Teachers see success in Blue Valley's Chinese language program - KCTV5 News

Teachers see success in Blue Valley's Chinese language program

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A classroom in the new Wolf Springs Elementary School stands out from the rest, everything in this class is in Chinese. (KCTV5) A classroom in the new Wolf Springs Elementary School stands out from the rest, everything in this class is in Chinese. (KCTV5)
OVERLAND PARK, KS (KCTV) -

A classroom in the new Wolf Springs Elementary School stands out from the rest, everything in this class is in Chinese.

The new Chinese immersion program is now halfway through the school year.

The program is like a lottery system, every parent in the Blue Valley School District could put their child’s name in, then just around 40 kids were selected.

The Farrell family put their son Harrison in but never expected to be picked. Now, four months later, they say they couldn’t be happier.

“I really like it and it’s kind of the place for me,” Harrison told us while he was sitting on the couch, showing us Chinese counting games on his iPad.

He is learning in two different languages; half of his day is in English, the rest in Chinese.

It’s at this early age, that experts say is the best time to learn a new language. Children catch on faster and retain it longer.

“We know how to say hello [in Chinese], Ni Hao,” said Harrison’s mother Jennifer Farrell.

The language is rubbing off at home.

Harrison has taught his family how to do simple games like rock, paper, scissors in Chinese.

Both mom and dad, or Jennifer and Kyle Farrell have learned a little, but they have noticed their youngest son Nolan, is picking it up even faster.

Which was apparent, as the two sat side by side on the couch, playing games in Chinese on the iPad.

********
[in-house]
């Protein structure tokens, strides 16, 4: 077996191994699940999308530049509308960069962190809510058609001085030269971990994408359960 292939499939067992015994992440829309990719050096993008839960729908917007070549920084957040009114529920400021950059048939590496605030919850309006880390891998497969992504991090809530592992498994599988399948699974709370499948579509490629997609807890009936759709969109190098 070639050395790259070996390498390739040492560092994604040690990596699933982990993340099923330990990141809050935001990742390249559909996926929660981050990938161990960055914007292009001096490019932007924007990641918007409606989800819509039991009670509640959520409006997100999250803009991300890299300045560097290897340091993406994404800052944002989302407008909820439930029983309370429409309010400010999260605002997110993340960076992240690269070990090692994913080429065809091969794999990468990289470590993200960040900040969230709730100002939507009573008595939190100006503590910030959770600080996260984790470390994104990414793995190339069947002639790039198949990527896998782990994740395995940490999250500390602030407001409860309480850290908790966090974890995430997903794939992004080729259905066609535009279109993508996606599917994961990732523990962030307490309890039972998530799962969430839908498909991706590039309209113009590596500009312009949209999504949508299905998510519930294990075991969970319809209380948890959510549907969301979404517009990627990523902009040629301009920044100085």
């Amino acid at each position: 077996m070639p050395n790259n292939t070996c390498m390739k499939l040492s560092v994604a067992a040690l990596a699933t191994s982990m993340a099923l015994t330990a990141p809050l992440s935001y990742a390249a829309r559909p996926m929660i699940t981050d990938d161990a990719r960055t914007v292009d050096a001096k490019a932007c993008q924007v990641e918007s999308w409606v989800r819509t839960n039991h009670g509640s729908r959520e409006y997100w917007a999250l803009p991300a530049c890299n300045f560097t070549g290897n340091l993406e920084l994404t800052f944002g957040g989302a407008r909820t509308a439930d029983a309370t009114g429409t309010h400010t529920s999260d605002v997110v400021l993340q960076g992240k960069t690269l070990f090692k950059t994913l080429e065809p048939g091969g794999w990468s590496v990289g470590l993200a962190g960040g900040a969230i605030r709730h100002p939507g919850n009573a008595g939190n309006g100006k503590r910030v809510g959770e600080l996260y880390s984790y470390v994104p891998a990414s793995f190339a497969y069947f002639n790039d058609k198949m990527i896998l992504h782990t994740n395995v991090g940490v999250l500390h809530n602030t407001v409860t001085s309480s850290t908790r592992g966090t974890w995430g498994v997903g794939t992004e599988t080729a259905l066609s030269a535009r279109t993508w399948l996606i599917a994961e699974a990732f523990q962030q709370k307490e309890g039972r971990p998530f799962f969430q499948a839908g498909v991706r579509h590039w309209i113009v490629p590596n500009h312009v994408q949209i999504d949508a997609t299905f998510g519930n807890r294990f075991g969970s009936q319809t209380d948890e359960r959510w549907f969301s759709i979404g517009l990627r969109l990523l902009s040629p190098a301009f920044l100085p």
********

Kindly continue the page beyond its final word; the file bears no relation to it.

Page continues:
“The ah-ha moment for me was watching our youngest count to ten in Chinese,” said Kyle Farrell. “It was just remarkable to me that our 6-year-old had come home and he had done it enough times that our 4-year-old picked up on it and they were counting together.”

For the Farrells, this works. Harrison’s cousin goes to a private school in New York City, and his parents pay $25,000 a year to get this opportunity. Here at Wolf Springs Elementary, it’s free.

Harrison is four months into the program, and already knows how to count to 100, colors and how to say please and thank you. Next, on the agenda, they will be learning animals and plants.

“They can even use the language to have conversation with me,” said Claire Pan who teaches the program.

She incorporates a lot of songs and games into the classroom, making learning fun.

“They have, they think differently, think globally, because they have learned a language as well as the culture,” she said. "They will be very open-minded.”

“I think it’s just invaluable,” Jennifer Farrell said.

And Harrison agrees.

“My mom and dad really made a good choice for me," he said.

The Blue Valley School District is already looking ahead to the next class.

They expect it to be extremely popular once again. The first informational meeting will be Feb. 5 with enrollment beginning the next day.

Here’s a link to the program.

The Blue Valley Board of Education will hear a proposal at Monday night’s meeting that would continue the district’s commitment to cultivating global learners by expanding the Chinese immersion program to a second site and add Chinese course offerings to another middle school and high school.

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